$22 million help human sciences and innovation center progress

Katie Titus

An anonymous donor’s gift resulted in million dollar rewards for the College of Human Sciences and progress on Iowa State’s innovation center.

The gift from the anonymous donor provided the College of Human Sciences Endowed Dean Pamela White with $2 million to use at her discretion, while the remaining $20 million will be dedicated to the Innovation Center project.

White, with help from her cabinet, will decide where to use the money further into the school year.

“It could take up to two months to decide where to use the funds,” White said. “We will plan where to use the funds for the next two or three years.”

The donation given to the College of Human Sciences will count toward its goal of $6 million, which the College of Human Sciences raises annually for student benefit, but it does not count toward the $10 million the college has raised in three years for the Moving Students Forward Initiative five-year plan.

The Moving Students Forward Initiative was installed by President Stephen Leath and calls for every college to raise a certain amount of money for student scholarships, resulting in $150 million dollars in donations from the university as a whole. The College of Human Sciences is responsible for raising $10 million in five years.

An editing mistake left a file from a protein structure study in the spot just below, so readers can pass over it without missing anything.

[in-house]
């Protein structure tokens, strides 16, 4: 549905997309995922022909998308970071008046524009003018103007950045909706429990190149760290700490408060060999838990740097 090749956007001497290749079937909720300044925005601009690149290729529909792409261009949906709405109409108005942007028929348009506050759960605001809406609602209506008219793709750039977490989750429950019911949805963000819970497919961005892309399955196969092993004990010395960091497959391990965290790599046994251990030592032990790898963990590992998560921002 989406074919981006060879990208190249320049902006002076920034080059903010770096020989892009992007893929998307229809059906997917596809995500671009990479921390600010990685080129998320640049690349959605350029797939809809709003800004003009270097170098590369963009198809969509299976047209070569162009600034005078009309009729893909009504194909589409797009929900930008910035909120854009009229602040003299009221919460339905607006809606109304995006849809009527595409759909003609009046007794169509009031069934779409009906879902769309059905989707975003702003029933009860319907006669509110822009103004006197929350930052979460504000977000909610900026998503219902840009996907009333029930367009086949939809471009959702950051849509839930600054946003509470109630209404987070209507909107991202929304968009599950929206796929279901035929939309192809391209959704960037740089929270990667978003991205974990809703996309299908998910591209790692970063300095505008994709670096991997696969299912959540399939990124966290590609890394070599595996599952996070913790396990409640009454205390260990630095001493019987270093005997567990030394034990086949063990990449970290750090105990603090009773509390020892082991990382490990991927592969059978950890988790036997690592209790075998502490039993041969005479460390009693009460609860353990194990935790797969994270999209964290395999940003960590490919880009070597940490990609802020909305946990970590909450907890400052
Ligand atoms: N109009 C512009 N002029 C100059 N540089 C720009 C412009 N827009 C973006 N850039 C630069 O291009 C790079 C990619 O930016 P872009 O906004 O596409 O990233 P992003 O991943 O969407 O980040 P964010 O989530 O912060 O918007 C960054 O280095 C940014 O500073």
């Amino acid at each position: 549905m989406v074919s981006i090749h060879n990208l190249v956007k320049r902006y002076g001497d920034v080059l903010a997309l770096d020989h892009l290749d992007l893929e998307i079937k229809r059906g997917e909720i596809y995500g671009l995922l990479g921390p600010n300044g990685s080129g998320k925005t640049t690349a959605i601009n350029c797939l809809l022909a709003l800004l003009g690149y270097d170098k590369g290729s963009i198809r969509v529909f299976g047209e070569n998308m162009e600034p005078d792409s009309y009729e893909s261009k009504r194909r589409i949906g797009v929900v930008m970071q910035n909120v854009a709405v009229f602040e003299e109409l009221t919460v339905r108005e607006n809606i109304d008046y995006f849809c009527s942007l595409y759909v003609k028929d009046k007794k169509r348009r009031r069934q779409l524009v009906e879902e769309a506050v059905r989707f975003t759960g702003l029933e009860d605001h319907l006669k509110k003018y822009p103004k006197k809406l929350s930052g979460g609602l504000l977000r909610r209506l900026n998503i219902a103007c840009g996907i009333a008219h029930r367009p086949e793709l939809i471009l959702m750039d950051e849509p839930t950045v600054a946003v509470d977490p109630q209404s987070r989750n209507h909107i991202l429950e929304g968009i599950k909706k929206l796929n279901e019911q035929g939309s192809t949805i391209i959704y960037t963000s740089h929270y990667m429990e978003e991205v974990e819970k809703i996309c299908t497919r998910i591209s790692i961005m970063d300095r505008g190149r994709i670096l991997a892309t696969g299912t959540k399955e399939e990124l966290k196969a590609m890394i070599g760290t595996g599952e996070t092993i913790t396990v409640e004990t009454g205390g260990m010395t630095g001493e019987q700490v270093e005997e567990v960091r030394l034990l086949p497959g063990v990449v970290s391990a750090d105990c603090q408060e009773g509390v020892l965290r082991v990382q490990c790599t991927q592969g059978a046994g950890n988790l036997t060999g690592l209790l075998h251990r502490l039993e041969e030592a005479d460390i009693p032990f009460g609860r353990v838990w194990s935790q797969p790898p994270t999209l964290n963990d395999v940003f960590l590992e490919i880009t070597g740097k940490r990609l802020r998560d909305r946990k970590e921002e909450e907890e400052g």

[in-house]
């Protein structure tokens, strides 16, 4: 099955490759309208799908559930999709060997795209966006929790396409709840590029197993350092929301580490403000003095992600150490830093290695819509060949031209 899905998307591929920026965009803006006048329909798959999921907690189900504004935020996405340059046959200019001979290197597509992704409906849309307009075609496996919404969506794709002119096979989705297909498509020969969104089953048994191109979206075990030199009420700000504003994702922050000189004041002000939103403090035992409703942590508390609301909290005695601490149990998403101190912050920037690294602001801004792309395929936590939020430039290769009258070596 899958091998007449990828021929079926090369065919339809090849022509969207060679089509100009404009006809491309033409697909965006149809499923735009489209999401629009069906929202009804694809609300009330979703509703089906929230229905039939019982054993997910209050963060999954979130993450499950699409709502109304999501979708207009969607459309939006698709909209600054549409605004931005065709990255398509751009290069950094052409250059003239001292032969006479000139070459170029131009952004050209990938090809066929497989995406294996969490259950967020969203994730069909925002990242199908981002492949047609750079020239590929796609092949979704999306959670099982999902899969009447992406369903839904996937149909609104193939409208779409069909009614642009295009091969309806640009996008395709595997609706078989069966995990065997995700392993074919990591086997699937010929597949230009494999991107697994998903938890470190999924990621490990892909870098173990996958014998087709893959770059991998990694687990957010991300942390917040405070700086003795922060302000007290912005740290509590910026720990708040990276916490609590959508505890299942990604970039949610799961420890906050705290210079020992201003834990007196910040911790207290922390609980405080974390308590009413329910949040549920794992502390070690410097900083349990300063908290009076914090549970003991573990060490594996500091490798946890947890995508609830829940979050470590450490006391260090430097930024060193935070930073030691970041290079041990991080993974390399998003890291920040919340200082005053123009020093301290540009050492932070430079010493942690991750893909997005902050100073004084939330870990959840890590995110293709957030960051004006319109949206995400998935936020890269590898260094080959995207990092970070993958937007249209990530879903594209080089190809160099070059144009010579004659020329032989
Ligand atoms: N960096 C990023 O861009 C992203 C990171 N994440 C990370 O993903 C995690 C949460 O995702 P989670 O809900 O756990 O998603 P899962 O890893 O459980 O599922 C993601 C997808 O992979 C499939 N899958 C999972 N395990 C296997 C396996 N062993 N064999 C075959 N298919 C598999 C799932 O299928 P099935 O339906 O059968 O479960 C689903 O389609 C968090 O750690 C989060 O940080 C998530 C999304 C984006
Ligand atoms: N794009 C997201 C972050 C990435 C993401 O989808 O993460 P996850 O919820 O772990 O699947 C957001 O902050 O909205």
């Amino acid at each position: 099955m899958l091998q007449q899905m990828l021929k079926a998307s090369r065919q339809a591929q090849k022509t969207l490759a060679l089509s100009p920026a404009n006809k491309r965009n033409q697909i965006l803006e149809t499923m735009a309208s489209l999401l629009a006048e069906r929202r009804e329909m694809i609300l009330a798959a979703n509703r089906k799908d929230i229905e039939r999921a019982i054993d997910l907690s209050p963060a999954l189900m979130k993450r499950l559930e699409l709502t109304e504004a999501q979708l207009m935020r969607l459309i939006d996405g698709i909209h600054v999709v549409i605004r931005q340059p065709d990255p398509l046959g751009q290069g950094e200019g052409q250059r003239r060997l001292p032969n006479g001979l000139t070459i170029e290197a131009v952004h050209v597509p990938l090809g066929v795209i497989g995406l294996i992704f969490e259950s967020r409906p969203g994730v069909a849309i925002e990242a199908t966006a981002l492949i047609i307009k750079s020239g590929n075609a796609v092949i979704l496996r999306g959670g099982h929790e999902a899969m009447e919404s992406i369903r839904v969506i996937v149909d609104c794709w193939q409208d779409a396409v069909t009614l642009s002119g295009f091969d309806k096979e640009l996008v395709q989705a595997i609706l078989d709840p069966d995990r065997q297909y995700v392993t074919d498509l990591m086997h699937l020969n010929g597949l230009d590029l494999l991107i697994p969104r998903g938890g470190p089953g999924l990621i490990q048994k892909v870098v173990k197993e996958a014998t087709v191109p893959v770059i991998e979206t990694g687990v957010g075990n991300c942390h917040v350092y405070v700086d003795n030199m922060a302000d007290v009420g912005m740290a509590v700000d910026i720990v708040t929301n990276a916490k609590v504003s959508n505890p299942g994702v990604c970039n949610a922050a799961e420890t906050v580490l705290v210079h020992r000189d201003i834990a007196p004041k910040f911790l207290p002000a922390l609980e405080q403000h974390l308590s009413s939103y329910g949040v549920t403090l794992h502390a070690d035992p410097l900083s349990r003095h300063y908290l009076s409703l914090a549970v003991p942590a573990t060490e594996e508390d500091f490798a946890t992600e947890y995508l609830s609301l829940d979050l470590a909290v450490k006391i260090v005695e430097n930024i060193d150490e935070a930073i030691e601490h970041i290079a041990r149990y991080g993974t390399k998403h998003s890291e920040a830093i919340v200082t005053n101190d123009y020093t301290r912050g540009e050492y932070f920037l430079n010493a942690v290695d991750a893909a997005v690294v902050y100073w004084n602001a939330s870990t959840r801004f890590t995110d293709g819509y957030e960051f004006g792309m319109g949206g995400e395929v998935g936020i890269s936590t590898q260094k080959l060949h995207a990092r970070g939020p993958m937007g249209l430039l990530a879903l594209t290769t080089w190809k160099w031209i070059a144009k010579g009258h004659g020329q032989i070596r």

White’s cabinet, as well as the college’s student advisory board’s opinions will be taken into consideration when deciding where the funds are most needed, White said.

“I think we have a good idea of where the students’ needs are,” White said.

The rest of the gift, $20 million, will be going toward the progress of the Innovation Center. The Innovation Center will cost $40 million in donations and another $40 million in state support.

“The proposal was made in the state appropriations request for $40 million,” said Senior Vice President and Provost Jonathan Wickert. “We will know by the end of the spring legislation.”

The Innovation Center will be a place where students at Iowa State can go to work on projects that call for collaboration. The Innovation Center will have similar hours as Parks Library and will be primarily focused on students in the College of Design and the College of Engineering who need more work space.

Some classes that will especially benefit from the center will be students in fashion design classes, project-based classes or students working on the solar car, Wickert said.

“Students are scrambled all over and it is very unorganized,” said Kirstyn Kemna, a senior in apparel, merchandising and design. “Having your own place to work would be great. There is not enough space for everyone.”

The Innovation Center will be located in place of the nuclear engineering laboratory, the parking lot behind it and old Sweeney Hall. The buildings currently in that location will be torn down. 

Once the fundraising for the innovation has been completed, the contractors will be able to start construction. The building will take two years to be student-ready.